Saturday, March 21, 2009
Muralismo Part 2
At home, he nurses the muse, gets his hands dirty on a few guerrilla mural projects, including an anti-apartheid mural on a makeshift shanty on the west mall in the middle of the Univerity of Texas campus, which he paints alongside his brother-in-law Rolando Castro, a gifted young artist from Del Rio, Texas. The mural and shanty are torched within days by anonymous perpetrators. It is his first experience with politically motivated vandalism that seeks to whitewash the historical facts and erase the evidence of oppression. Perhaps the low-budget mural had made frat boys and racists uncomfortable enough to lash out.
Today, as an editor and a cultural curator who was finally brave enough to make his way westward to the creative homeland that first touched him with those monumental murals born in the fire of change and anEast LA renaissance, he has to ask himself, have things really changed that much? Fledgling graffiti artists are persecuted and often mistakenly profiled as gang-affiliated even though the art form has been validated at the highest echelons of internationally elite art institutions. A moratorium on new murals in Los Angeles is gridlocked in a process that city politicians, policy makers and bureaucrats seem unable to unravel. And finally, the children in neighborhoods that are consistently deprived of arts and humanities in a steadfast effort to deny them the very things that make them less likely to become statistics and vandals are no longer connected to their own cultural and artistic traditions. They are largely disassociated from the history and thus the significance of murals that spoke to the generation that came before.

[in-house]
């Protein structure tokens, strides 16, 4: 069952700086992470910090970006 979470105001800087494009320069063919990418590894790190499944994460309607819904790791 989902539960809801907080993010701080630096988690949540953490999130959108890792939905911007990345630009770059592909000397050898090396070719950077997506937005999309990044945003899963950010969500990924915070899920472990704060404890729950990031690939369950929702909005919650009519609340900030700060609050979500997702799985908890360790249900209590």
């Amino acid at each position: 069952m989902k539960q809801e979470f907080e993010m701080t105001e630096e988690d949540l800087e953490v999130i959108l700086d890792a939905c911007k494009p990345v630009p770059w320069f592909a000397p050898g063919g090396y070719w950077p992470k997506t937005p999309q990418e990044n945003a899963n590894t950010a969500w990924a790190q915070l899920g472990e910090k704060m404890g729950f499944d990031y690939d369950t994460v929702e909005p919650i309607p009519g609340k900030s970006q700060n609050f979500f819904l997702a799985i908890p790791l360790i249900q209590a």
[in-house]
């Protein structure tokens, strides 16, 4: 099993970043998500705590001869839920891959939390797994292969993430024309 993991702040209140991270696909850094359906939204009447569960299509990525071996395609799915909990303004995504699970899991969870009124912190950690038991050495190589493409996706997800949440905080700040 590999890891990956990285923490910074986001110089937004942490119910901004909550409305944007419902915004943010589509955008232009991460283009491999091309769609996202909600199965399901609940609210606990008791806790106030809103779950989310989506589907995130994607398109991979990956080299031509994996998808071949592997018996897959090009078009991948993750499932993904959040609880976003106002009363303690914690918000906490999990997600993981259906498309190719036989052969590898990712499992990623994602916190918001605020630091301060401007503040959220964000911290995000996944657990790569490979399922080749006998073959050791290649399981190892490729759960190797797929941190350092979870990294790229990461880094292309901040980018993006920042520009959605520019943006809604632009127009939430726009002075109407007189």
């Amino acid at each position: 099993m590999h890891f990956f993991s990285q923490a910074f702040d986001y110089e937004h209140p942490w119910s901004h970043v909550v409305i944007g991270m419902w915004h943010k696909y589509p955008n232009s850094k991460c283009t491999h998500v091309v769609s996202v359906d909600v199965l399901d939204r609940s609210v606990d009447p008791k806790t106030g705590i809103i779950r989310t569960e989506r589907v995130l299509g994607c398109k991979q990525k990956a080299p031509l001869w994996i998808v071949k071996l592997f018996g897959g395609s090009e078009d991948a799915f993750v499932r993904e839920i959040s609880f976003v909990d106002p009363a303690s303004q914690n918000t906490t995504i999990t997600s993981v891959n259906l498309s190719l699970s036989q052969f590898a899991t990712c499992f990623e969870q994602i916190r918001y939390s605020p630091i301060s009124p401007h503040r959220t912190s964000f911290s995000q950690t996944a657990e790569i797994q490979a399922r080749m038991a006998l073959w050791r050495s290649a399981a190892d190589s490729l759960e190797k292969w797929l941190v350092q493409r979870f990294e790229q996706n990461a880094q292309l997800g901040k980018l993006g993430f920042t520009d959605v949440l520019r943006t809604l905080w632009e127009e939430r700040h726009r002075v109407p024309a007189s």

They have no idea who Yreina Cervantes or Judith Hernandez or Judy Baca are or what SPARC (Social & Public Art Resource Center) was all about. They were never told or taught about Wayne Healy or Frank Romero or Carlos Almaraz or even Eloy Torrez, all artists who have lived or worked on the Eastside or in Downtown LA. Meanwhile, the iconic Anthony Quinn mural, a symbol of everything good and beautiful in Los Angeles, falls into disrepair. Almost makes one think there are those only too happy to see a legacy fade. All soapbox rants aside, the mural is LA. The city is not Hollywood, not some snooty invitation-only reception at the Getty that helps the landed or the moneyed gentry feel somehow superior. It lives, instead in it’s forgotten status as the mural capital of the world, a laurel that no longer applies.
Murals are an antidote, and art heals. There can be no other explanation. Consider this: millions are spent yearly on graffiti abatement while NOTHING is spent on mural programs that engage the young people who are crying out desperately to be noticed. Where do you think tagging and graffiti begin? They are emblematic symbols of fragile human identities, young souls who spray paint on walls because they have no other modes for self-expression. The solutions are there. The artists are still here. They are only too happy to revisit the neighborhoods where they first began transforming public spaces into outdoor galleries and museums. Our city needs them more than ever. Our children will die without them, rotting in jails or medicating themselves into oblivion because art is necessary. It is not a luxury or a privilege. Don’t you see? (Image above: El Corrido de Boyle Heights, mural at César Chavez and Soto by David Botello, Wayne Healy and George Yepes.)